September 30, 2008 Ice Age



We arrived at the trailhead late in the day, not knowing what we would find below Mount Edith Cavell in Canada’s Jasper National Park. A married couple from the USA–perhaps from Oklahoma or part of Texas by the twang–excitedly told us that this was the best area they had seen during their week in the Canadian Rockies!  So we got out our camera gear and started down the Path of the Glacier interpretive trail.

This snowy north side of Mount Edith Cavell was breathtaking (or maybe it was the altitude!), and it has always been a significant landmark in the Athabasca River Valley.  Three glaciers live on this side of the mountain:  the Angel Glacier, the Cavell Glacier, and the smaller Ghost Glacier.  All are retreating, as are most glaciers along the Rocky Mountain spine of Canada and the United States.  Blame climate change.  In fact, in a few short years Glacier National Park in Montana may have no glaciers at all.  What shall we change the name to at that point?  I know:  Glacier National Historic Park!  But I digress …

Mount Edith Cavell was named for a heroic English nurse who helped soldiers escape from the German onslaught during World War I.  When caught, she was executed by the Germans.  A genuine hero, she is celebrated in this Canadian outpost of the old British Empire by the mighty mountain.

The Path of the Glacier Trail meanders along a valley that was occupied by Cavell Glacier several decades ago, but has now been freed from the frozen grip of ice.  Conifers and a few wildflowers are starting to return to the valley, but the growing season is so short that it will be decades before the subalpine forest feels like a forest and not one of life’s most remote outposts. 

When we reached Cavell Pond, into which Cavell Glacier calves, it was near twilight.  The aquamarine lake was frozen, and numerous icebergs were stranded in the pond and along the shore.  It was a spectacular place.  We photographed until the light faded, then decided to come back the next day to see it again and to get closer to Cavell Glacier.



The next day, we hiked to the glistening face of Cavell Glacier and looked the ice age in the eye–then backed down, deciding the ice age was tougher than us and that we had no desire to live in the same terrain as Wooly Mammoths and Sabre-toothed Cats.We spent the rest of the morning photographing icebergs, ice details, pioneering lichens, and a pair of Common Ravens who had little fear of modern people.  Their distant ancestors undoubtedly interacted with ancient humans in this icy terrain, perhaps hanging around during the hunt in order to claim some bits of Caribou flesh–which undoubtedly would have been healthier for them than the Cheetos that some hikers tossed to the contemporary scavengers.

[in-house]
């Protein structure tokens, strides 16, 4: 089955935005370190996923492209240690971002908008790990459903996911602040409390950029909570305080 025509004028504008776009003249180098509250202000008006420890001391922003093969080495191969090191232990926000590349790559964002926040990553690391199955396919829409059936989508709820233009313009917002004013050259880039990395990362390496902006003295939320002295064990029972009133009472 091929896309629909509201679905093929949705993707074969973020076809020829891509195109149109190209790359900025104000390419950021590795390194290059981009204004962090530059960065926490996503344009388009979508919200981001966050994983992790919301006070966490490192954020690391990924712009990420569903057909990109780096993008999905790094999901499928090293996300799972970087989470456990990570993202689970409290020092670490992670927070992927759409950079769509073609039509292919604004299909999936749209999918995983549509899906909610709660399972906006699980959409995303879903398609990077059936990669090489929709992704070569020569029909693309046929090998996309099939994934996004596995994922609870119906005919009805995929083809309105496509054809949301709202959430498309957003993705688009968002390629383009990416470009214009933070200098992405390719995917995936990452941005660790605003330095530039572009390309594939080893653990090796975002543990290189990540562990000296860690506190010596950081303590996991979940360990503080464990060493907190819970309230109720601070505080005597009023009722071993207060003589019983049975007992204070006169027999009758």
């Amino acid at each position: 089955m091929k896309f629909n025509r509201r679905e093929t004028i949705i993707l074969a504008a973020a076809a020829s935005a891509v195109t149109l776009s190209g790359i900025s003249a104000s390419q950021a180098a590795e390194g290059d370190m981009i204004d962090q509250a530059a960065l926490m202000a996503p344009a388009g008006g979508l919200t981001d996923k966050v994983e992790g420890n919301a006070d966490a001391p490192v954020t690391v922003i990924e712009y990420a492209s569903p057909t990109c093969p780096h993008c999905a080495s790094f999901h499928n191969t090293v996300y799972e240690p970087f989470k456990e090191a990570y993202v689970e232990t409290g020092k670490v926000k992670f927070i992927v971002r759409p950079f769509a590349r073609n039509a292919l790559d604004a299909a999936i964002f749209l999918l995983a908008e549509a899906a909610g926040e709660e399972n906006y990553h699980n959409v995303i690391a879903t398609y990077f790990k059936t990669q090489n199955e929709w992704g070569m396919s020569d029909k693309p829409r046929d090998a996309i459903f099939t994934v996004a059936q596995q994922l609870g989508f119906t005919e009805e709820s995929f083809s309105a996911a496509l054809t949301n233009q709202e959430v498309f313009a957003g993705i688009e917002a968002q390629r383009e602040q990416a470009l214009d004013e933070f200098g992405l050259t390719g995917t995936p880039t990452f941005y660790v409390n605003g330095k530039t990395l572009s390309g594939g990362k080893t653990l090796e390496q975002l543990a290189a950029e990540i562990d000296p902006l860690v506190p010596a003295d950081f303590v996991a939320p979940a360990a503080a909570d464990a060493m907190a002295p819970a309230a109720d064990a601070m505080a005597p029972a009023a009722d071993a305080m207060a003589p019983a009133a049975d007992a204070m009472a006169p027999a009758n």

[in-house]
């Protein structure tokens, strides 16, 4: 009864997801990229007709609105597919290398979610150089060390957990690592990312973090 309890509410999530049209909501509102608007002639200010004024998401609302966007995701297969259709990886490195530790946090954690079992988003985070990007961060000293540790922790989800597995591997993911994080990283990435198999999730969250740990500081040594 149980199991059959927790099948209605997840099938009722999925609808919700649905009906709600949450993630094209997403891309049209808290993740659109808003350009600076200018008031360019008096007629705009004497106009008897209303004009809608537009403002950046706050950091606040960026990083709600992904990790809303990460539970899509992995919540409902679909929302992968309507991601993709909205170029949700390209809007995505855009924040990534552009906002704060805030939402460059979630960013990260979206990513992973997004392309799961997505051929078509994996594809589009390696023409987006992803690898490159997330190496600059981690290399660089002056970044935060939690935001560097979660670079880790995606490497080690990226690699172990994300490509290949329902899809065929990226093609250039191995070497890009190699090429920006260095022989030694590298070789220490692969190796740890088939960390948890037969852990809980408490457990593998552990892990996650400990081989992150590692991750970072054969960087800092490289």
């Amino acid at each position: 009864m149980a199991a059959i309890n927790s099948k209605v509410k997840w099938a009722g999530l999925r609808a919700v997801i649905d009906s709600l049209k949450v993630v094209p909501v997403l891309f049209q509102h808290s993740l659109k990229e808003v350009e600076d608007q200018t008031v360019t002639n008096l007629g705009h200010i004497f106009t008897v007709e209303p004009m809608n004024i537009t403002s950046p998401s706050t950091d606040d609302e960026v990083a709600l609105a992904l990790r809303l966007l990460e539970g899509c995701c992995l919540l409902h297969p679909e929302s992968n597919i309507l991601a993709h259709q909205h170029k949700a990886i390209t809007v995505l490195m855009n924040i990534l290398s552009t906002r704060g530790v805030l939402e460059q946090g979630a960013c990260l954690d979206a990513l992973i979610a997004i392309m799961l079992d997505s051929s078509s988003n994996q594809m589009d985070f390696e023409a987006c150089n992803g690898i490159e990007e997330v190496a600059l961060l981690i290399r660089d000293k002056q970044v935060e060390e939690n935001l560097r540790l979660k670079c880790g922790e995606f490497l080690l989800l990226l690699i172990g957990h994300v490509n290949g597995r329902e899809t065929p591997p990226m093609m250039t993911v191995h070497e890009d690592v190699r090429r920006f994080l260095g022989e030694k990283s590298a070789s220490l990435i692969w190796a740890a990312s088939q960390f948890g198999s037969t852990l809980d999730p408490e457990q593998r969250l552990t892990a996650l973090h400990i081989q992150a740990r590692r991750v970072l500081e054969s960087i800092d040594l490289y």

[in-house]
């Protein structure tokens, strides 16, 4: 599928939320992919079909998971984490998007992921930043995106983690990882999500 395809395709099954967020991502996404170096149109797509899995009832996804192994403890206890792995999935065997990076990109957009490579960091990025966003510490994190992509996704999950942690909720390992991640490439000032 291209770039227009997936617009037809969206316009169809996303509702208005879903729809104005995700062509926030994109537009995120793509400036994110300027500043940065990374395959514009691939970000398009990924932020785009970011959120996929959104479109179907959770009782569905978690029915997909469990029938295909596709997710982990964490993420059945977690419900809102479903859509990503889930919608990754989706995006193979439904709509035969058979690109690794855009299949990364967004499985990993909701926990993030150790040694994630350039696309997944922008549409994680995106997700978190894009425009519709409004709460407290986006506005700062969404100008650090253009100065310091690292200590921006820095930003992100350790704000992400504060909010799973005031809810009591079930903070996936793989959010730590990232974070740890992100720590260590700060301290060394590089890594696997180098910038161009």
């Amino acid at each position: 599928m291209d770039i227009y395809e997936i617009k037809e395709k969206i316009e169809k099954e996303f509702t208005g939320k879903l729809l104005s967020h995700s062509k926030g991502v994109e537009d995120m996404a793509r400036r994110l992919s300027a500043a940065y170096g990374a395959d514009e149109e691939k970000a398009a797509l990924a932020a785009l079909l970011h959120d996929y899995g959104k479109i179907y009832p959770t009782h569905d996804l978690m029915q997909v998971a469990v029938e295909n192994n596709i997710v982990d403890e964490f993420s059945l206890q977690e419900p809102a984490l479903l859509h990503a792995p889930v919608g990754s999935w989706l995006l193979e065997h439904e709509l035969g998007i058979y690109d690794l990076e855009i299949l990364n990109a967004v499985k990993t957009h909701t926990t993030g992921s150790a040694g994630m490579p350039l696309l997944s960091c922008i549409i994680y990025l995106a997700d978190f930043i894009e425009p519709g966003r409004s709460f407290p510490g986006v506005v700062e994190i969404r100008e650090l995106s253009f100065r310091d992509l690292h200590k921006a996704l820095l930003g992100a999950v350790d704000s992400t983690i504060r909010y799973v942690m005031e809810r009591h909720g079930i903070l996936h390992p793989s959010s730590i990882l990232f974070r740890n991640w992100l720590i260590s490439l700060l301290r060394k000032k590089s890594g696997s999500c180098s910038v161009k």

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2 Comments on “September 30, 2008 Ice Age

  1. Pingback: Environment and nature » Blog Archive » September 30, 2008 Ice Age

  2. The raven is beautiful.

    I was fortunate enough to have four in my life. Jekyll, whom I found dying on a “the griddle of pavement” on an August day – a long nestling almost but not quite ready for flight; Orville, whose egg I watched in an abandoned barn in the Mojave until something started to prey on the nestlings; Arthur, who was in the process of being killed by a guy on a grader who should have known better than to think a raven was evil (he just needed his wing feathers to grow in), and another who had been badly injured by a vehicle, pinned together, and given to the rehabber with whom I volunteered.

    Orville was the smartest animal I’ve ever know. He also had a sense of humor. Orville learned to fly on a houseboat vacation on the Sacramento Delta. He was fascinated with matches and fire, and tried to light the stove. He loved car rides, things that were crackly and shiny, playing keep away with chickens and eating on the back of our donkey, Samantha. He also loved opening mailboxes and sorting and destroying mail (ours and the neighbors) on the roof. He despised only one of my son’s young friends, and as a result, the boy only visited once. He played with the other kids, especially when they were playing with Hot Wheels or game pieces, which were stolen and hidden, usually in the pinch pleats of the drapes.

    He left home in a desert snowstorm, met his bride to be in the resident flock, mated and brought the kids and wife home to see me – strung on the telephone lines like clothespins. And then he said good-bye in a ritual on the corral gate. I could never touch him again. But he was still around a few years later in the neighborhood of Quartz Hill – with the entire Antelope Valley at his command.

    A truly wonderful experience, and probably the most satisfying of my life.

    Some of his stories appear in my book, which is sadly out of print. Waltz on the Wild Side – An Animal Lover’s Journal, sometimes available as used from Amazon.

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